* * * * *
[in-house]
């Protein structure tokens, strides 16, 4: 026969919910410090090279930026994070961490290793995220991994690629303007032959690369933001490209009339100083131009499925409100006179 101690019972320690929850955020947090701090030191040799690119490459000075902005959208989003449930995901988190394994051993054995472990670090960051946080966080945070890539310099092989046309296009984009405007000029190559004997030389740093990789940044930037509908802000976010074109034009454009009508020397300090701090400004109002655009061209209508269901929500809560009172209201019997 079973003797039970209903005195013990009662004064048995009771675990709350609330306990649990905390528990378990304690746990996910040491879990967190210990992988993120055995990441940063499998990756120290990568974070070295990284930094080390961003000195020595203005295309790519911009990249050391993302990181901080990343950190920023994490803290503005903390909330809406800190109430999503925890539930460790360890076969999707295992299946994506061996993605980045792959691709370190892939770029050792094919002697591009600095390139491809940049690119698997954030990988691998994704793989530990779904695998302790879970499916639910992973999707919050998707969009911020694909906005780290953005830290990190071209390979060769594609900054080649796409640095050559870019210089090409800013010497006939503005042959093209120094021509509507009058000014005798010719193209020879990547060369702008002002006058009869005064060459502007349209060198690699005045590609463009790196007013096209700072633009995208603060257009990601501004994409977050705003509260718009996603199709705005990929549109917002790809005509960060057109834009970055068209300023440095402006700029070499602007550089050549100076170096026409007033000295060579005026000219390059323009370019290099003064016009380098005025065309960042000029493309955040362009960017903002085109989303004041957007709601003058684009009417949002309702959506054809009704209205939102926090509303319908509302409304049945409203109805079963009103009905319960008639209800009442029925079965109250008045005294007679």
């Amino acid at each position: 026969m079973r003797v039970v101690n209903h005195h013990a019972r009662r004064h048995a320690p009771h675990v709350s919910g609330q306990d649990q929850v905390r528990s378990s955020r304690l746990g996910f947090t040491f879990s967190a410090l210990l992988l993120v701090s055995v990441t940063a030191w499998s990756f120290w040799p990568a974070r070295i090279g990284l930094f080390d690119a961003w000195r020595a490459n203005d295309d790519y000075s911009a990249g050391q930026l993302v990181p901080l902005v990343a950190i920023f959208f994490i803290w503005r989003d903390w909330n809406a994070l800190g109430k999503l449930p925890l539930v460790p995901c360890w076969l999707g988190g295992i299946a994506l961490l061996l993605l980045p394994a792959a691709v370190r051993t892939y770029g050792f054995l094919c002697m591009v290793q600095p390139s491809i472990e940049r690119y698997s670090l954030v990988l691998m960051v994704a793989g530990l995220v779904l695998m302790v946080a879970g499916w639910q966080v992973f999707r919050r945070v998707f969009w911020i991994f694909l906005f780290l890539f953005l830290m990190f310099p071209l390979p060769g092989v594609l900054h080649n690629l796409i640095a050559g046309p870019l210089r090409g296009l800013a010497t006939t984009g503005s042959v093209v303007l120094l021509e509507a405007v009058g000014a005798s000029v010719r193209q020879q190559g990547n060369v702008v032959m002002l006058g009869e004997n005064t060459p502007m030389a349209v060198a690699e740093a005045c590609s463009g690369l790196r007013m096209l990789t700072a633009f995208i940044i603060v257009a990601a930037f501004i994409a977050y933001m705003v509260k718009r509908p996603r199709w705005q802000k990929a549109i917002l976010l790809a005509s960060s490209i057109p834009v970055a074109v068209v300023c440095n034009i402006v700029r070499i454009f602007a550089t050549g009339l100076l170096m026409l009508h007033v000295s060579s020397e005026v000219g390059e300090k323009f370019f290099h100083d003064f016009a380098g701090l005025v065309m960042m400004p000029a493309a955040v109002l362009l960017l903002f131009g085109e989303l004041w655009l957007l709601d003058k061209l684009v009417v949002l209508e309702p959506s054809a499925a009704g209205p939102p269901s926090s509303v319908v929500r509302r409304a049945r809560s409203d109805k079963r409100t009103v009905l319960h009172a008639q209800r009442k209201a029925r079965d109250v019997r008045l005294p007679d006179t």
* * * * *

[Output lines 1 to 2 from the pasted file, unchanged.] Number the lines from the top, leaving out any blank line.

[in-house]
């Protein structure tokens, strides 16, 4: 026969919910410090090279930026994070961490290793995220991994690629303007032959690369933001490209009339100083131009499925409100006179 101690019972320690929850955020947090701090030191040799690119490459000075902005959208989003449930995901988190394994051993054995472990670090960051946080966080945070890539310099092989046309296009984009405007000029190559004997030389740093990789940044930037509908802000976010074109034009454009009508020397300090701090400004109002655009061209209508269901929500809560009172209201019997 079973003797039970209903005195013990009662004064048995009771675990709350609330306990649990905390528990378990304690746990996910040491879990967190210990992988993120055995990441940063499998990756120290990568974070070295990284930094080390961003000195020595203005295309790519911009990249050391993302990181901080990343950190920023994490803290503005903390909330809406800190109430999503925890539930460790360890076969999707295992299946994506061996993605980045792959691709370190892939770029050792094919002697591009600095390139491809940049690119698997954030990988691998994704793989530990779904695998302790879970499916639910992973999707919050998707969009911020694909906005780290953005830290990190071209390979060769594609900054080649796409640095050559870019210089090409800013010497006939503005042959093209120094021509509507009058000014005798010719193209020879990547060369702008002002006058009869005064060459502007349209060198690699005045590609463009790196007013096209700072633009995208603060257009990601501004994409977050705003509260718009996603199709705005990929549109917002790809005509960060057109834009970055068209300023440095402006700029070499602007550089050549100076170096026409007033000295060579005026000219390059323009370019290099003064016009380098005025065309960042000029493309955040362009960017903002085109989303004041957007709601003058684009009417949002309702959506054809009704209205939102926090509303319908509302409304049945409203109805079963009103009905319960008639209800009442029925079965109250008045005294007679």